[Andrew] did [Dave] one better by creating a small circuit with an Arduino and an AD9850 sine wave generator. Properly programmed, the AD9850 can ramp up the frequency of a sine wave with the Arduino outputting sync pulses every decade or octave of frequency, depending if you want a linear or log Bode plot.

    Bode Plot on an Oscillscope

  5. Tomi Engdahl says:

    Arduino DDS Shield

    I represented the DDS module as a component in Eagle

    The module only took up a small fraction of the available area on the shield, so I added a couple of dual flip-flops to generate a quadrature squarewave output for future games

  6. Tomi Engdahl says:

    Arduinofied QRP radio beacon

    [m0xpd] is back again, this time using the AD9850 DDS module as a radio beacon with an Arduino.

    Arduino Beacon

  7. Tomi Engdahl says:

    Project to look at:

    0-40Mhz, Sine wave generator for $25

    With only 4 control wires we can control the board via the arduino. This gives us a variable sine wave generator that we can control to give us a very nice sine wave from 0 Megahertz up to around 40 Megahertz at almost a full volt peak to peak.

    I decided to use a $7 LCD keypad to give some on screen visual indication of the frequency plus a means of controlling the frequency quickly and easily.

    The code to upload to the Arduino, can be relatively straight forward.

    0-40Mhz, Sine wave generator $25.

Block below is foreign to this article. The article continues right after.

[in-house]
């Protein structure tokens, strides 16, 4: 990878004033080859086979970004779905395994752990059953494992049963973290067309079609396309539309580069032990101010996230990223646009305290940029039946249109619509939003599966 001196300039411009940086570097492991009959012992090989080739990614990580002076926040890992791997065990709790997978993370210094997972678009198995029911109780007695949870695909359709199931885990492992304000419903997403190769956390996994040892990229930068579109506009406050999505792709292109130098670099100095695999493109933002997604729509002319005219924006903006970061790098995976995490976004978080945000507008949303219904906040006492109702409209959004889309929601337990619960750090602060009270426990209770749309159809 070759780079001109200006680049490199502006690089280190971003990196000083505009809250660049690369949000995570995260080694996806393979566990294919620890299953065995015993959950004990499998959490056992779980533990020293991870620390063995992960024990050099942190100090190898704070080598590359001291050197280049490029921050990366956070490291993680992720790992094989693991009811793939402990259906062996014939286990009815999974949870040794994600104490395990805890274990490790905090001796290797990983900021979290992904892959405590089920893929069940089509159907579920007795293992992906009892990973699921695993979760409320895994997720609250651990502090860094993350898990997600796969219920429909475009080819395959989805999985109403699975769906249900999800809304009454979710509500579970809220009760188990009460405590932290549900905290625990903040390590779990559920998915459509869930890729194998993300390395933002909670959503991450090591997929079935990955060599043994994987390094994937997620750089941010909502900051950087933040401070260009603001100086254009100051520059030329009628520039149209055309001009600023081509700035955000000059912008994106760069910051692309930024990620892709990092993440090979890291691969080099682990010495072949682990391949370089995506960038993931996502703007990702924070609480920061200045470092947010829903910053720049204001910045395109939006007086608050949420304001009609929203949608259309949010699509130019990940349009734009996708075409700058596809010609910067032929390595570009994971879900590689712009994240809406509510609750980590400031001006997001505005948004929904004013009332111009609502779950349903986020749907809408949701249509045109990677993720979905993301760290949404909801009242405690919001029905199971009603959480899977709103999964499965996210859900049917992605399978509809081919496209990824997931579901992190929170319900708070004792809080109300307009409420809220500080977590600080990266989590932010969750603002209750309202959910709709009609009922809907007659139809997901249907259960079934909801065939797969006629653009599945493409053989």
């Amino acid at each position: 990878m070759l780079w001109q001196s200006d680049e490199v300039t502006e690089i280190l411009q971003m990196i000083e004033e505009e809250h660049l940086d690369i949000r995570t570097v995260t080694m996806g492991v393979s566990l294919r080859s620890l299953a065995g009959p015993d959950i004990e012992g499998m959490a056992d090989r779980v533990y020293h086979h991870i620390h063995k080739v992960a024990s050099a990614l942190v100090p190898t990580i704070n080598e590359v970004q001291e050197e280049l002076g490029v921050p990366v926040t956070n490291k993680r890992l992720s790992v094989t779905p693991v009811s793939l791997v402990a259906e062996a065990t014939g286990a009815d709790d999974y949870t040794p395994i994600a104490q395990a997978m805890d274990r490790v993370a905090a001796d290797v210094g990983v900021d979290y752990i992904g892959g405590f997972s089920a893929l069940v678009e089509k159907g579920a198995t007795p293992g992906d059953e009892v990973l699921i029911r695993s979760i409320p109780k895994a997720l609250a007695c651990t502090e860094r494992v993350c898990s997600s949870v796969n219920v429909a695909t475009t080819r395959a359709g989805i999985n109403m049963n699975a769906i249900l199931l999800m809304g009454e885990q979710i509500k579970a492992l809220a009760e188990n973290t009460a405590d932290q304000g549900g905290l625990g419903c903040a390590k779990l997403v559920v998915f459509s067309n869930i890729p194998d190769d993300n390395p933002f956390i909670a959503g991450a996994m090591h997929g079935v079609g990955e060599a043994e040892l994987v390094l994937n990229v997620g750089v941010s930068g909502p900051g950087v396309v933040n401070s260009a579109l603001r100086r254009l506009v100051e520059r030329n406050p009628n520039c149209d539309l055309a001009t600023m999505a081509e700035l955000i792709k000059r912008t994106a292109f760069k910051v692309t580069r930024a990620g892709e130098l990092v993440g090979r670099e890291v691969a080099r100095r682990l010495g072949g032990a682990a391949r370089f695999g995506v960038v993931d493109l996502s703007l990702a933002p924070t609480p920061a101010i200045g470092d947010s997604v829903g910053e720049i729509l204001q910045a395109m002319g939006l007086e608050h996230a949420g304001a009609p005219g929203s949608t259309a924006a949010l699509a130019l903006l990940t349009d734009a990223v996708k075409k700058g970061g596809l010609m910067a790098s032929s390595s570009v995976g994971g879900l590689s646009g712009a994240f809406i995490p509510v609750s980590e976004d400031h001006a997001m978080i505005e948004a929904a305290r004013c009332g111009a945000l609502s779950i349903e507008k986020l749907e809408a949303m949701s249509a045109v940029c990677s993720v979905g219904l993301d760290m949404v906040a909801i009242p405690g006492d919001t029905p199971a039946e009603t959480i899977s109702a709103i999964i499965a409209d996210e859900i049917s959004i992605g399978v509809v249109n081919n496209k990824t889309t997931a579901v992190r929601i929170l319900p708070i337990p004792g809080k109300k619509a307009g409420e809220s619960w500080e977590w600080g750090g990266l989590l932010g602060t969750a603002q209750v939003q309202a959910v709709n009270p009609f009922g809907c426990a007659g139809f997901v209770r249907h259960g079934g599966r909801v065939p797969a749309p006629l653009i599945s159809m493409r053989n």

I decided to use an LCD keypad to give some on screen visual indication of the frequency plus a means of controlling the frequency quickly and easily.

  8. Tomi Engdahl says:

    This looks like

    AD9850 useful test sketch for Arduino(-s)

    Serial comms – 9600, NewLine (0x0A) denotes end of input,
    f 10000 – set frequency
    s 20 20000 10 1000 – sweep from frequency to frequency using this step size in that many milliseconds
    o 10 10000 5 3000 – oscillating sweep from frequency to frequency and back using this step size in that many ms

  9. Tomi Engdahl says:

    Other projects:

    A simple library for arduino to control an ad9850 DDS synthesizer

    DDS-AD9850 + Open oscilloscope – Lxardoscope

    Here we will show you how to control AD9850 module by Arduino, and then show the output wave by Lxardoscope, which is an Arduino based oscilloscope for Linux, using the Xforms library.

  10. Tomi Engdahl says:

    Some measurement on the module:

    For sine wave output the outputs seem to have around 0.5V amplitude and around 100 ohms output impedance.

  11. Tomi Engdahl says:

    EZAD9850 Library

    The EZAD9850 Library will get you up and running on the Arduino with inexpensive AD9850 based frequency generator modules.

    This Arduino library makes easily available control of an AD9850 module’s frequency and phase as well as starting and stopping frequency generation. Useful for a variety of radio projects and as a sine-wave generator. Operates from 0 – 40 MHz.